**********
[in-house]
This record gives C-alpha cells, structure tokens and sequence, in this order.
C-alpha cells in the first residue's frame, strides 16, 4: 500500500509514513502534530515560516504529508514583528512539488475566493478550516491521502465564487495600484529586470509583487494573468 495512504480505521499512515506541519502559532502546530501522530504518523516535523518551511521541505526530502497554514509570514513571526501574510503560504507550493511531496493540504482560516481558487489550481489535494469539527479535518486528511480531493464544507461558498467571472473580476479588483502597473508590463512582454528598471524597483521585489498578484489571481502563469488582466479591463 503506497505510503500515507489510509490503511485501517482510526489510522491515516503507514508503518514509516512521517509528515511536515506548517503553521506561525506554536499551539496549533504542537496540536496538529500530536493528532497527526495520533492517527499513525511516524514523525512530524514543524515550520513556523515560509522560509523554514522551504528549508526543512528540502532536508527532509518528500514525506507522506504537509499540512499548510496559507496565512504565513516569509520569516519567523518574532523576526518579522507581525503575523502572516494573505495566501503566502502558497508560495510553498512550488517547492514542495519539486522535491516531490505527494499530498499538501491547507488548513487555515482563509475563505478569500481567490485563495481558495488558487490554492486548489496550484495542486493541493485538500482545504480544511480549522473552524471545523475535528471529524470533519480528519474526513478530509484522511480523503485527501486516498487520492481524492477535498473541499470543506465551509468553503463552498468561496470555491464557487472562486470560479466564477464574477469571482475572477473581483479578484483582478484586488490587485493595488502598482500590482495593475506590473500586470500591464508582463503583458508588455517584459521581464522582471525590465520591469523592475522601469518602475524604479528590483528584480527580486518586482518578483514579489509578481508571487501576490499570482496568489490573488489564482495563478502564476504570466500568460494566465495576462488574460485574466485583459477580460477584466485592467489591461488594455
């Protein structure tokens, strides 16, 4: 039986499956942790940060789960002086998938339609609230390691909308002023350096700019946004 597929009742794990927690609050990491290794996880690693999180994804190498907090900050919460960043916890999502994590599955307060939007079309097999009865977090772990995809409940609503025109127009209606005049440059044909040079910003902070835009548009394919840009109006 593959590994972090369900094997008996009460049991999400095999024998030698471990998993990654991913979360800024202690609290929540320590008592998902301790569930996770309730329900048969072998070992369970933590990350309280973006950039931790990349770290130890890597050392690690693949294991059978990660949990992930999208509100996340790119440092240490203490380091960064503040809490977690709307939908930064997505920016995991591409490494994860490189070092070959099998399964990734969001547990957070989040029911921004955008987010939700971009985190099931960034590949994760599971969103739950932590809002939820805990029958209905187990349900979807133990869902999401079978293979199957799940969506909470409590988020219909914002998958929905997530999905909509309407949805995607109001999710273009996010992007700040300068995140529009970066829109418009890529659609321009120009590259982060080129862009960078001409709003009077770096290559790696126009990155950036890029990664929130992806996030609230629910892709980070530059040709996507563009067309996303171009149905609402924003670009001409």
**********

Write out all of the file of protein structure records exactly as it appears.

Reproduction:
[in-house]
This record gives C-alpha cells, structure tokens and sequence, in this order.
C-alpha cells in the first residue's frame, strides 16, 4: 500500500509514513502534530515560516504529508514583528512539488475566493478550516491521502465564487495600484529586470509583487494573468 495512504480505521499512515506541519502559532502546530501522530504518523516535523518551511521541505526530502497554514509570514513571526501574510503560504507550493511531496493540504482560516481558487489550481489535494469539527479535518486528511480531493464544507461558498467571472473580476479588483502597473508590463512582454528598471524597483521585489498578484489571481502563469488582466479591463 503506497505510503500515507489510509490503511485501517482510526489510522491515516503507514508503518514509516512521517509528515511536515506548517503553521506561525506554536499551539496549533504542537496540536496538529500530536493528532497527526495520533492517527499513525511516524514523525512530524514543524515550520513556523515560509522560509523554514522551504528549508526543512528540502532536508527532509518528500514525506507522506504537509499540512499548510496559507496565512504565513516569509520569516519567523518574532523576526518579522507581525503575523502572516494573505495566501503566502502558497508560495510553498512550488517547492514542495519539486522535491516531490505527494499530498499538501491547507488548513487555515482563509475563505478569500481567490485563495481558495488558487490554492486548489496550484495542486493541493485538500482545504480544511480549522473552524471545523475535528471529524470533519480528519474526513478530509484522511480523503485527501486516498487520492481524492477535498473541499470543506465551509468553503463552498468561496470555491464557487472562486470560479466564477464574477469571482475572477473581483479578484483582478484586488490587485493595488502598482500590482495593475506590473500586470500591464508582463503583458508588455517584459521581464522582471525590465520591469523592475522601469518602475524604479528590483528584480527580486518586482518578483514579489509578481508571487501576490499570482496568489490573488489564482495563478502564476504570466500568460494566465495576462488574460485574466485583459477580460477584466485592467489591461488594455
């Protein structure tokens, strides 16, 4: 039986499956942790940060789960002086998938339609609230390691909308002023350096700019946004 597929009742794990927690609050990491290794996880690693999180994804190498907090900050919460960043916890999502994590599955307060939007079309097999009865977090772990995809409940609503025109127009209606005049440059044909040079910003902070835009548009394919840009109006 593959590994972090369900094997008996009460049991999400095999024998030698471990998993990654991913979360800024202690609290929540320590008592998902301790569930996770309730329900048969072998070992369970933590990350309280973006950039931790990349770290130890890597050392690690693949294991059978990660949990992930999208509100996340790119440092240490203490380091960064503040809490977690709307939908930064997505920016995991591409490494994860490189070092070959099998399964990734969001547990957070989040029911921004955008987010939700971009985190099931960034590949994760599971969103739950932590809002939820805990029958209905187990349900979807133990869902999401079978293979199957799940969506909470409590988020219909914002998958929905997530999905909509309407949805995607109001999710273009996010992007700040300068995140529009970066829109418009890529659609321009120009590259982060080129862009960078001409709003009077770096290559790696126009990155950036890029990664929130992806996030609230629910892709980070530059040709996507563009067309996303171009149905609402924003670009001409």